by Stephanie Roberts
VP, Client Services, CCP Digital
Luckily, in digital marketing, my work is wherever my laptop and good internet connection are. As companies are being forced into remote workforces due to the pandemic, many are struggling. CCP Digital made a decision to go remote last fall, unrelated to any health crisis, and the timing couldn’t have been better. My home office is above — make it someplace comfortable, with a door. (Dog is optional). In the past few months we’ve settled into working remotely and even our die-hard socialites (me) have to admit that there are some major advantages:
- Having control over your day and your work schedule (where possible) is empowering.
- You can use your former commute time for something luxurious, like going to the gym (in a non-pandemic world), or cleaning out your closets, or sleeping late.
- You don’t have to shower as often (but maybe that’s just me).
- You only have to buy half a wardrobe (although my flannel lounge pant budget did increase).
- Less wear and tear on your car.
- Less wear and tear on your nerves if you have co-workers who bug you (which, of course, we don’t!).
- You can save your lunch money (or apply it to your house slipper budget).
Our decision at CCP was made from an operations standpoint. While we had great offices in an excellent location, our co-workers found themselves coming into the office less and less, only as needs dictated. We probably hung onto the offices longer than we should have because we liked seeing each other, we liked the restaurants in the area, and we loved the foosball table. Once we evaluated the cost effectiveness of working remotely, it just didn’t make sense to do anything else.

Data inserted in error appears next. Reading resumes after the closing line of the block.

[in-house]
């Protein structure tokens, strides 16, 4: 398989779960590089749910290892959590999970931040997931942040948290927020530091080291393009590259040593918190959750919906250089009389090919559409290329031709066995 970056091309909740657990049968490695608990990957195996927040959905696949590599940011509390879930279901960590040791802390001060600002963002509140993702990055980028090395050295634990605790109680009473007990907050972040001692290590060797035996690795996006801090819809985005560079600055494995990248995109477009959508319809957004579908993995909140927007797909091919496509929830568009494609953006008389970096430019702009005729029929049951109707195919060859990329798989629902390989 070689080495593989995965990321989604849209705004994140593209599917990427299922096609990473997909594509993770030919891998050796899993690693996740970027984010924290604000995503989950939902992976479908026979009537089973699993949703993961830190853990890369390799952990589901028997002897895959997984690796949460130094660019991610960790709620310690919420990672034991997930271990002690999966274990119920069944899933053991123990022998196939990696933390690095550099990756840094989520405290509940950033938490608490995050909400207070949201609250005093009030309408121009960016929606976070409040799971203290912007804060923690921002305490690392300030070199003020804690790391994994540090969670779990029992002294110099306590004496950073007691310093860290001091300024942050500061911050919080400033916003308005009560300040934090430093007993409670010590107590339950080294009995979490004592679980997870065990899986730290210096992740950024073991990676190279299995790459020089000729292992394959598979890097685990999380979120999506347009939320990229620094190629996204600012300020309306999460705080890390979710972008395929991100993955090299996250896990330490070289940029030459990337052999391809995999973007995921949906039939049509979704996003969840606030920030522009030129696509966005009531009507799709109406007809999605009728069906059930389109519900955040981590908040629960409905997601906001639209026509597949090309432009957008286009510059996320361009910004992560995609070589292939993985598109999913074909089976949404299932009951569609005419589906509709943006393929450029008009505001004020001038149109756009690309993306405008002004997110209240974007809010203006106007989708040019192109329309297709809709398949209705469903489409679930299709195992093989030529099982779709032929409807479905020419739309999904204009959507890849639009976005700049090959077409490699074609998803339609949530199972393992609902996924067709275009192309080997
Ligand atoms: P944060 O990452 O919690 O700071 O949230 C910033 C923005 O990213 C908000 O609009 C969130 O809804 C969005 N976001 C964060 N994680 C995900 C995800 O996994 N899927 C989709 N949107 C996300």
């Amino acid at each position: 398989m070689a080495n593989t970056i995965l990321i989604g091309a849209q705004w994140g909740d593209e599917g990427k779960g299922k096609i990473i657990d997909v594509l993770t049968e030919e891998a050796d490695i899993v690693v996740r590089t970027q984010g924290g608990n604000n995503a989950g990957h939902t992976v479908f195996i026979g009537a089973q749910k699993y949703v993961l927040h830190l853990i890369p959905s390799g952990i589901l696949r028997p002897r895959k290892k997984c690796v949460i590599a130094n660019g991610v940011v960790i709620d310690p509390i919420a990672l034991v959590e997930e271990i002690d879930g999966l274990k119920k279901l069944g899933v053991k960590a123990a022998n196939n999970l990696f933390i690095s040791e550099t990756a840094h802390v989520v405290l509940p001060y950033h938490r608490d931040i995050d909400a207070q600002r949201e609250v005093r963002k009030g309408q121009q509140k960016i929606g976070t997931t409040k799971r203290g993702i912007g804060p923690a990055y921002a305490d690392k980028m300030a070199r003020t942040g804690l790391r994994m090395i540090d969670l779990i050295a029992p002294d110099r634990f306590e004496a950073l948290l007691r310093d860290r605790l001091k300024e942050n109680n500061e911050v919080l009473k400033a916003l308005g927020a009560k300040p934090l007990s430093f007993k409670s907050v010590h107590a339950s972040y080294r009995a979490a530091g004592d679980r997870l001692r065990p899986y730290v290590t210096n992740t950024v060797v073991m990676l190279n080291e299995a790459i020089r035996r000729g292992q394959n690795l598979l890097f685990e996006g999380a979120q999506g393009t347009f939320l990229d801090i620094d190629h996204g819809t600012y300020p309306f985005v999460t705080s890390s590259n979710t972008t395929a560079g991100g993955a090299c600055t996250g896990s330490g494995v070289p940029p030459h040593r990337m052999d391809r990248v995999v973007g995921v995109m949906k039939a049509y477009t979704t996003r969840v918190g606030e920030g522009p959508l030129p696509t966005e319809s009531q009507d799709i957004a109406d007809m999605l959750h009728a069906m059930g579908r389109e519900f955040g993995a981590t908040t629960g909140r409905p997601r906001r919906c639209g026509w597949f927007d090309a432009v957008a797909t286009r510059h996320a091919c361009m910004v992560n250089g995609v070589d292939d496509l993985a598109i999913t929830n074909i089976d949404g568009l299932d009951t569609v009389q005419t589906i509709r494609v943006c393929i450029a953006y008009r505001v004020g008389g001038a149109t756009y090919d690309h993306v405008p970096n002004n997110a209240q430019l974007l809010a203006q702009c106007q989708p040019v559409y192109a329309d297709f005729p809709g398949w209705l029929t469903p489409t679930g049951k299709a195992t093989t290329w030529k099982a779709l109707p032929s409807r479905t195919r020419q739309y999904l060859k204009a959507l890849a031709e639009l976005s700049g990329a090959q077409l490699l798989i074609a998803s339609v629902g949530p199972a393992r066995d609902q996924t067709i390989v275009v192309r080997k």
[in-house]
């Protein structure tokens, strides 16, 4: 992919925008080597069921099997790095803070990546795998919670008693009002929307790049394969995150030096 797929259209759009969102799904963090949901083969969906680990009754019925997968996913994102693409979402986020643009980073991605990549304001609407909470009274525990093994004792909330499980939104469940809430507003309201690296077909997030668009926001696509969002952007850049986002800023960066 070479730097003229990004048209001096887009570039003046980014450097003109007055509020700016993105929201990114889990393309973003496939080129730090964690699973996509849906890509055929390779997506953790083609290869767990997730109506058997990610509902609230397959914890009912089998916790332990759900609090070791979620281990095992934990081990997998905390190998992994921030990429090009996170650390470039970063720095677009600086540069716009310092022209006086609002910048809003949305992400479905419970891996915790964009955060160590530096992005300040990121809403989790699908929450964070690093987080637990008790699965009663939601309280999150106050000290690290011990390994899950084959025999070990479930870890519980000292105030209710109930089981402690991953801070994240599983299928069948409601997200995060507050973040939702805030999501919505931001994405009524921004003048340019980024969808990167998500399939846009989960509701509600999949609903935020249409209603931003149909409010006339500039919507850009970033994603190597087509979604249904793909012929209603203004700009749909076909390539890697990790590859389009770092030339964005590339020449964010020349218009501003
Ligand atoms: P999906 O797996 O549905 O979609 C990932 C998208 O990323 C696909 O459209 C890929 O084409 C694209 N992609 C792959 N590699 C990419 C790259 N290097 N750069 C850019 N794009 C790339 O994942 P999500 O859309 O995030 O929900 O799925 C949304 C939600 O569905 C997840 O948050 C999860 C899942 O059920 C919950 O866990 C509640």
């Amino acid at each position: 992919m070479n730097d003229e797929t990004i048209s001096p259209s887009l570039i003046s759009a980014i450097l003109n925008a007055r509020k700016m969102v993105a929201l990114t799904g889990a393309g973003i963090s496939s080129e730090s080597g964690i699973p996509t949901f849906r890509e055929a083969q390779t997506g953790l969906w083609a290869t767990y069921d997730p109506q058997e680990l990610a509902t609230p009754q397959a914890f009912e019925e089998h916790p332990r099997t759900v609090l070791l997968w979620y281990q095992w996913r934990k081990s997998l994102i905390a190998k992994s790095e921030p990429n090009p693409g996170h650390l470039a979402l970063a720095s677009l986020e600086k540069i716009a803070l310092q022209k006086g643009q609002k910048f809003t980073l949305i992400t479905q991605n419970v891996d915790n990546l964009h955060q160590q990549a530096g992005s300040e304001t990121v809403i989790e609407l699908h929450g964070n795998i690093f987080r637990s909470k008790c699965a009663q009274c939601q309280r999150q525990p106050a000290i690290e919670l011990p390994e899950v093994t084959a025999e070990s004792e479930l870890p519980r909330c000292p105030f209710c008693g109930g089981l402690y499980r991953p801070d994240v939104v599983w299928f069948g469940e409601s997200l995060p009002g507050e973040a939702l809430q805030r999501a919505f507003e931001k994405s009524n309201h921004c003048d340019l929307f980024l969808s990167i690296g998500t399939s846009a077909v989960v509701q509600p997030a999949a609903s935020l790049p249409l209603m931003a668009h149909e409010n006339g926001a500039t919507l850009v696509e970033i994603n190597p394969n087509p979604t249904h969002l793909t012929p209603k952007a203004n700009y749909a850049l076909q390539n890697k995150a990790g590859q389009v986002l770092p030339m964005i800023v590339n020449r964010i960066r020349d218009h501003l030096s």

The unexpected bonus: We are no longer limited by our local workforce. (Thankfully, I got in when I did). We currently have staff in 3 different states, and all of our clients and projects are digital and spread across two continents, so Zoom is our best friend (BTW, shout-out to Zoom for offering their video conferencing tools free of charge to schools, instead of price-gouging). In fact, the improvement in video conferencing in the past couple of years is what has made this type of workforce not just possible, but productive and profitable. It parallels the broadband streaming movement — the better our internet connections, the more work we can get done, and the more time we have for video “play” — games, TV, movies, social communities. And the more time we have for life.
This workstyle is most difficult for parents with kids at home. The distractions might seem insurmountable, but with a little discipline and a regular schedule, it’s do-able. Lots of people are doing it. If it makes you feel better, I have a friend in New York City and he and his wife regularly work from their small NYC apartment, with 3 children under the age of 8 and a dog. And there is a growing number of young families who hit the road and live in an RV so they can travel and expose their children to new environments daily. So find an affinity group online, pour out your heart, and take advice from those online who love to give advice. And maybe adopt a dog!
One other precaution: Set boundaries with your friends and family! Just because you’re working from home doesn’t mean your mother-in-law can stop by whenever she wants to, or your mother can call “just to chat.” Let them know the hours you’re working and then make them respect that. Working from home is still working (but without a cool vending machine).
Those of us at CCP in the Kansas City metro area still plan get-togethers as often as possible — lunches about once a month, play dates on birthdays, pickleball on Thursdays… and dog parks when the weather permits. It’s really the best of all worlds. I’m guessing some of the companies forced to go remote now may not return to the office at all.